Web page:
Recently I was listening to a representative from an evangelical ministry make a broad appeal to pastors and church leaders to sign up for their next event to introduce non-Christians to Christ. I was familiar with their overall strategy, and I was familiar with the specific event he was describing, but something caught my attention in listening to his appeal. He described how their ministry had seen numerous decisions for Christ over the years. (I did not doubt his statistics; this was a well-known ministry that had been around for a long time.) The report of the “success” of their evangelistic endeavors was followed by a bleak picture of American life – increased destructive behavior (crime, violence, abortion, drugs etc.), increased secularism, increased hopelessness, decreased church attendance, and the increase of young adults leaving the church. This picture was then followed by his announcement of another nation-wide event to do something to bring real hope, life, and salvation. The strategy was somewhat different, but the goal was the same: get people to make a decision for Christ. While listening, I had this thought: If your ministry has seen so many decisions for Christ made across the nation and around the world, then why is there such a decrease in church attendance? I had already seen the material to be used in this ministry event; it (like all their other events) culminated with inviting people to make a decision for Christ. I tried not to become cynical, but I continued to think, why would I invest time and resources in an event that does not seem to have lasting fruitfulness? After all, our goal is not simply to get people to make a decision for Jesus; our goal is to make disciples of Jesus.
The seeds of doubt regarding the effectiveness of “making decisions for Christ” go back to reading Scot McKnight’s book King Jesus Gospel where he argues we preach a weak gospel when the emphasis is the plan of salvation (which includes making a decision). This most recent experience only solidifies the conclusion I came to some time ago: a push to make decisions for Christ is counterproductive to making disciples of Christ.
The gospel preached in Acts was neither an invitation to make a decision for Christ nor an appeal to invite Jesus in your heart to be your personal Lord and Savior. The gospel preached by the Apostles in Acts was the proclamation that Israel’s long-awaited Messiah, Jesus of Nazareth, had arrived and we killed him. While Jesus did enter into death, God raised him from the dead and exalted him to a place of authority. And now “let all the house of Israel therefore know for certain that God has made him both Lord and Christ” (Acts 2:36). The proper response to the gospel is “repent and be baptized…and receive the gift of the Holy Spirit” (Acts 2:38). There is not talk in the sermons preached in the book of Acts about making a decision or asking Jesus into your heart or life.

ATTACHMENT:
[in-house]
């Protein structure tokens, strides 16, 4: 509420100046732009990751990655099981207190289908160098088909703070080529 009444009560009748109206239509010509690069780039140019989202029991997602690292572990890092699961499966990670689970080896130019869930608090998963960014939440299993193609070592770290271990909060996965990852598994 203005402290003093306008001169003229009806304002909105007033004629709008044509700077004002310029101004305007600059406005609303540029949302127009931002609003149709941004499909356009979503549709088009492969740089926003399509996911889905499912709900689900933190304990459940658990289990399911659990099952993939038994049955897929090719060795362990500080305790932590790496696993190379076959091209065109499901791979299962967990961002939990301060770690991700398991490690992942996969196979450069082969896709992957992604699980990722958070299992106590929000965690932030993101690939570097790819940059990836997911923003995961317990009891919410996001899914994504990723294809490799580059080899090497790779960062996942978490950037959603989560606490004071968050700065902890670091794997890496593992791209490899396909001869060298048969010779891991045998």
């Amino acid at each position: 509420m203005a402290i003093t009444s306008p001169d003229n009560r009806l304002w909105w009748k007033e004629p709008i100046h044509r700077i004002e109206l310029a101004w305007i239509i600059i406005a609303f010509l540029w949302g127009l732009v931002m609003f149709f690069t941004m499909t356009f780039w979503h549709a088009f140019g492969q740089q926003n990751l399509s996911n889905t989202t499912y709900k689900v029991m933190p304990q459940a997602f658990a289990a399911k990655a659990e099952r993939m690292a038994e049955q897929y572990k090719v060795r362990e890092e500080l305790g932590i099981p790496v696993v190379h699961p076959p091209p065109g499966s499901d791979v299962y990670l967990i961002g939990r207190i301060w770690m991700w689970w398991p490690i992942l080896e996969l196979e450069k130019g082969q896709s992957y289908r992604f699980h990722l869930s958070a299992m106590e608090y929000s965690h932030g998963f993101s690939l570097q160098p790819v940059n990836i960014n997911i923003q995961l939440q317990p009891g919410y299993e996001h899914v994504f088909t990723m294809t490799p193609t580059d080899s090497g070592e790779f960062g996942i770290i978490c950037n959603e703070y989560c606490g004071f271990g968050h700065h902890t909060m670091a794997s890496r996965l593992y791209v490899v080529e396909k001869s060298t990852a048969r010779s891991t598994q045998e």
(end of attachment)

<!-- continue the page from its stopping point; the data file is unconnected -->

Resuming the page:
Do not misunderstand my point: repenting, being baptized, and receiving the Holy Spirit certainly do require making a conscious decision. God will not force us into repentance. He will not twist our arm or beat us into submission. We must of our own volition choose to repent, be baptized and receive the Spirit, but these are not necessarily one-time events.
We repent and we continue to live a life of repentance.
We are baptized and we continue to live out of our baptismal identity as buried and risen with Jesus.
We receive the Holy Spirit and we continue to allow our lives to be immersed in the life of the Spirit.
Living out our response to the gospel is a much better picture of discipleship than making a decision for Christ. So how does should this critique shape evangelical methodology?
We must abandon the invitation to make a decision and we must resume the invitation to come and follow Jesus. This approach sounds much more like an invite to a party than a high-pressure sales pitch to purchase a new car. This approach is much more about belonging to a community than making a personal and individual choice. This approach may not appeal to the masses, but we will make disciples from the few who see the power, position, and authority of Jesus.
I agree that with this approach – inviting people to follow Jesus and be his disciple –we will not see the outward, numeric success seen by other groups going out getting people to make decisions, but I have repented of measuring success by numbers. I have repented of desiring success at all. I have turned away from ambition & success and turned towards faithfulness & fruitfulness. I want to make disciples of Jesus. I want to make more disciples of Jesus. I want to see people following Jesus and allowing the Holy Spirit to conform them into the image of Jesus, but this is a slow, arduous process.
So Instead of making a decisions for Christ in order to get saved, let’s follow Jesus and find ourselves being saved.